- Inter alia, I see I must repeat another point I make above: do not take things personally -- or, in this matter, present the conflict on this page as if it is about insulting JTDIRL personally. There is no insult, and nothing personal on my part, and it seems to me there is nothing personal, and no insult, on the part of others, although you continue to insist on taking things personally.
- This is not "about" you or JTDIRL. Not all comments are about either of you. In fact, some of my comments were directed at Roadrunner. I did not take his comments to be directed specifically at you or JTDIRL or even me -- as with many talk pages, a Wikipedian was expressing a view s/he considered relevant or worth thinking about. Don't insist on reducing everything here to being about you or (in this specific instance) JTDIRL.
- This is a Wikipedia. A huge number of people are working on producing a text that has no "author" and which does not belong to any one person. There is no room for personal investment in this project. The question is the text, that is all. I have not insulted anyone. I questioned a word in the article. I presented the reasons for my change, and my reasons for disagreeing with a revert. This is how things are done. Slrubenstein
Did you even bother reading what I wrote. These observations by the political scientists you brought up don't matter. We're not referring to a “communist” economy or a "communist" society. Do you understand the difference?
- I have no idea what you are talking about. I am not discussing the Chinese economy or society (although some political scientists include these issues in classifying the nature of states). I am talking about the nature of the Chinese state. I call it "socialist" because that is how the Chinese constitution identifies the Chinese state. I am not doing it because of any marxist theory, I am doing it because of an official document that identifies the Chinese state as socialist.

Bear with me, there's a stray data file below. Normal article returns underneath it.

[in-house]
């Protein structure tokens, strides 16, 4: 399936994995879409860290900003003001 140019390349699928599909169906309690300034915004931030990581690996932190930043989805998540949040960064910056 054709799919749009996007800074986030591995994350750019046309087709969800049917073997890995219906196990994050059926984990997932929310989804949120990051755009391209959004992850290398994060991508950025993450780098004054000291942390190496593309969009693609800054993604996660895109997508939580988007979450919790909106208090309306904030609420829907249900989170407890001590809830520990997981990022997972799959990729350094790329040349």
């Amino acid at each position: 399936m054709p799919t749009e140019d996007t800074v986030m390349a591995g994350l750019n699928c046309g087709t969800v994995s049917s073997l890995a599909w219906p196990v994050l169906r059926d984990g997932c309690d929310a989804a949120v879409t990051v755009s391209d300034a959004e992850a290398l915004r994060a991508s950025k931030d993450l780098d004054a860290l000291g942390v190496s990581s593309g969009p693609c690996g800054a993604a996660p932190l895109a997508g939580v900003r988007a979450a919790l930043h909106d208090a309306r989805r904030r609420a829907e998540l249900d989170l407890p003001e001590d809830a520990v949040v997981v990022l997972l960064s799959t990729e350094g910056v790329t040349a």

- By the way, it is in no way "insulting and slanderous to accuse him of justifying his position just because he sees China described as "Communist" in "biased" periodicals and sourcebooks." It is a fact that JTDIRL justifies his position at least in part by refering to other encyclopedias and the CIA factbook. And there is nothing wrong with questioning the bias of those documents -- that is a major task of any historian, and certainly relevant to an encyclopedia dedicated to NPOV. Slrubenstein
I was also right to question the nature of your explanations. You were both trying to explain that China is not even a communist economy in Marxist terms, which he wasn't arguing. 172
I’ve explained this concept to children who’ve had no problems understanding it. Do you have any basic understanding of the forms of government in Laos, China, Cuba, North Korea, and Vietnam? Maybe you should read up on them on Wikipedia and then reread what JTD and I have written so that you could understand it.
The Chinese government nominally adheres to a Communist ideology, which dictates that the state is now in the position of building socialism, the intermediate stage between capitalism and communism. Their ideology is Communist, and they claim that their state is in the early stages of building a socialist society from which a communist one would evolve. Iran in a similar sense is a theocracy and is organized according to the principles of Shiite Islam. China is a Marxist-Leninist state run by the Communist Party and organized according to those principles.
The Chinese constitution defines itself as a socialist state. I have also checked through the most recent issues of Modern China which is the, or one of the premiere journals of China studies in the West (maybe along with Modern China Quarterly) and the scholars there refer to the Chinese state as socialist. I realize that when you lecture to children you can claim a position of authority that is seldom questioned. But when you converse with other scholars, people will question you all the time. You need to learn that it is possible for you to make a mistake every now and again. Slrubenstein